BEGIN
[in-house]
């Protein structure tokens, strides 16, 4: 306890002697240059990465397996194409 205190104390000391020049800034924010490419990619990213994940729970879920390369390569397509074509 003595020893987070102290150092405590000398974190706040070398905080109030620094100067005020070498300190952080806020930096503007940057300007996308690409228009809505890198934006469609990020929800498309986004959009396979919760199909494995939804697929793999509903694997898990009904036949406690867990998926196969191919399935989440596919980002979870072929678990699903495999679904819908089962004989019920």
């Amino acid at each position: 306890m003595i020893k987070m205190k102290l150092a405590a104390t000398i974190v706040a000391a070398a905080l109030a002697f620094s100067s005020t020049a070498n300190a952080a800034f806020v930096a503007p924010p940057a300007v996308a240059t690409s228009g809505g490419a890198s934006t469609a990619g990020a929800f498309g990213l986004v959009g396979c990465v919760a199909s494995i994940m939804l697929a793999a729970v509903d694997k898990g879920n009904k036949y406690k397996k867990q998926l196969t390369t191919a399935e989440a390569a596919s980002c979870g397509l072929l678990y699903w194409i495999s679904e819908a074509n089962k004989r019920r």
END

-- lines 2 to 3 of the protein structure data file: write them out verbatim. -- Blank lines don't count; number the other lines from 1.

């Protein structure tokens, strides 16, 4: 306890002697240059990465397996194409 205190104390000391020049800034924010490419990619990213994940729970879920390369390569397509074509 003595020893987070102290150092405590000398974190706040070398905080109030620094100067005020070498300190952080806020930096503007940057300007996308690409228009809505890198934006469609990020929800498309986004959009396979919760199909494995939804697929793999509903694997898990009904036949406690867990998926196969191919399935989440596919980002979870072929678990699903495999679904819908089962004989019920």
């Amino acid at each position: 306890m003595i020893k987070m205190k102290l150092a405590a104390t000398i974190v706040a000391a070398a905080l109030a002697f620094s100067s005020t020049a070498n300190a952080a800034f806020v930096a503007p924010p940057a300007v996308a240059t690409s228009g809505g490419a890198s934006t469609a990619g990020a929800f498309g990213l986004v959009g396979c990465v919760a199909s494995i994940m939804l697929a793999a729970v509903d694997k898990g879920n009904k036949y406690k397996k867990q998926l196969t390369t191919a399935e989440a390569a596919s980002c979870g397509l072929l678990y699903w194409i495999s679904e819908a074509n089962k004989r019920r």